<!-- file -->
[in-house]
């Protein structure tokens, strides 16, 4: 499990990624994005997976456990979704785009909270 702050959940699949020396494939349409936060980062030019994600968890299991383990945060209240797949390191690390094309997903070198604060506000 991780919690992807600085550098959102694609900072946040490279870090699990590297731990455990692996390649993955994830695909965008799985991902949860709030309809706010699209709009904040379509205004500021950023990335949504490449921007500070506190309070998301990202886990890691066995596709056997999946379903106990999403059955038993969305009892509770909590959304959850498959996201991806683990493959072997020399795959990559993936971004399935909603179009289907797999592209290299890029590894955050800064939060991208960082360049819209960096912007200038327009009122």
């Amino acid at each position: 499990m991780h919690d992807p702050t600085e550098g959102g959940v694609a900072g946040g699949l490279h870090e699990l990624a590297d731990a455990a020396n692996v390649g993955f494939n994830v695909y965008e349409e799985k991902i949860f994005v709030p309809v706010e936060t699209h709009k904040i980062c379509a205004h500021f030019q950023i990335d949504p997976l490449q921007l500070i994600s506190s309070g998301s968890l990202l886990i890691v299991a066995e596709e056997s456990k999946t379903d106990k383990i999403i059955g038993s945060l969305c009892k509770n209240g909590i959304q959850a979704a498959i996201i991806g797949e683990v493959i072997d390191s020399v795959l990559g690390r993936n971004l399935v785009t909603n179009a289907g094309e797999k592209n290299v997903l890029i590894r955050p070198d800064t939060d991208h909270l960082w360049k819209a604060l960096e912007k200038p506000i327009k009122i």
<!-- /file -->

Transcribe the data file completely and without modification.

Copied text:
[in-house]
């Protein structure tokens, strides 16, 4: 499990990624994005997976456990979704785009909270 702050959940699949020396494939349409936060980062030019994600968890299991383990945060209240797949390191690390094309997903070198604060506000 991780919690992807600085550098959102694609900072946040490279870090699990590297731990455990692996390649993955994830695909965008799985991902949860709030309809706010699209709009904040379509205004500021950023990335949504490449921007500070506190309070998301990202886990890691066995596709056997999946379903106990999403059955038993969305009892509770909590959304959850498959996201991806683990493959072997020399795959990559993936971004399935909603179009289907797999592209290299890029590894955050800064939060991208960082360049819209960096912007200038327009009122």
């Amino acid at each position: 499990m991780h919690d992807p702050t600085e550098g959102g959940v694609a900072g946040g699949l490279h870090e699990l990624a590297d731990a455990a020396n692996v390649g993955f494939n994830v695909y965008e349409e799985k991902i949860f994005v709030p309809v706010e936060t699209h709009k904040i980062c379509a205004h500021f030019q950023i990335d949504p997976l490449q921007l500070i994600s506190s309070g998301s968890l990202l886990i890691v299991a066995e596709e056997s456990k999946t379903d106990k383990i999403i059955g038993s945060l969305c009892k509770n209240g909590i959304q959850a979704a498959i996201i991806g797949e683990v493959i072997d390191s020399v795959l990559g690390r993936n971004l399935v785009t909603n179009a289907g094309e797999k592209n290299v997903l890029i590894r955050p070198d800064t939060d991208h909270l960082w360049k819209a604060l960096e912007k200038p506000i327009k009122i």